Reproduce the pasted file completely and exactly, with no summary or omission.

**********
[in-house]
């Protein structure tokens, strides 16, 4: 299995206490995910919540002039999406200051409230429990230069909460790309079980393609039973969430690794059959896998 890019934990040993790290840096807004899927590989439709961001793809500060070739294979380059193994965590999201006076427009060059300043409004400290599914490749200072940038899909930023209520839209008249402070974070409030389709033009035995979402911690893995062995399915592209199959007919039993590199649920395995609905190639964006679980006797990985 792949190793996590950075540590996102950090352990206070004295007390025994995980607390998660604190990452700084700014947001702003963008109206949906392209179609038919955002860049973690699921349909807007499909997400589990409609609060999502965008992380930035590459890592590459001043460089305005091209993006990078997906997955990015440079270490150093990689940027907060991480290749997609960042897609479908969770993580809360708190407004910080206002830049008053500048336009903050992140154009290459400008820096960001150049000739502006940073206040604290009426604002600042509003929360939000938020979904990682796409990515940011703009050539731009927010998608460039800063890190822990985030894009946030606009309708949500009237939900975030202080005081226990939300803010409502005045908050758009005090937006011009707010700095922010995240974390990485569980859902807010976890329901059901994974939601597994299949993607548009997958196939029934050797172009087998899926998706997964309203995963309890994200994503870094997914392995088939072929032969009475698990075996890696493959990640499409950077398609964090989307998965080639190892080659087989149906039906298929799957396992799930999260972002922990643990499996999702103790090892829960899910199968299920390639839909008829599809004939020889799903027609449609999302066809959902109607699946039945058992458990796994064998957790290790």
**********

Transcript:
[in-house]
């Protein structure tokens, strides 16, 4: 299995206490995910919540002039999406200051409230429990230069909460790309079980393609039973969430690794059959896998 890019934990040993790290840096807004899927590989439709961001793809500060070739294979380059193994965590999201006076427009060059300043409004400290599914490749200072940038899909930023209520839209008249402070974070409030389709033009035995979402911690893995062995399915592209199959007919039993590199649920395995609905190639964006679980006797990985 792949190793996590950075540590996102950090352990206070004295007390025994995980607390998660604190990452700084700014947001702003963008109206949906392209179609038919955002860049973690699921349909807007499909997400589990409609609060999502965008992380930035590459890592590459001043460089305005091209993006990078997906997955990015440079270490150093990689940027907060991480290749997609960042897609479908969770993580809360708190407004910080206002830049008053500048336009903050992140154009290459400008820096960001150049000739502006940073206040604290009426604002600042509003929360939000938020979904990682796409990515940011703009050539731009927010998608460039800063890190822990985030894009946030606009309708949500009237939900975030202080005081226990939300803010409502005045908050758009005090937006011009707010700095922010995240974390990485569980859902807010976890329901059901994974939601597994299949993607548009997958196939029934050797172009087998899926998706997964309203995963309890994200994503870094997914392995088939072929032969009475698990075996890696493959990640499409950077398609964090989307998965080639190892080659087989149906039906298929799957396992799930999260972002922990643990499996999702103790090892829960899910199968299920390639839909008829599809004939020889799903027609449609999302066809959902109607699946039945058992458990796994064998957790290790």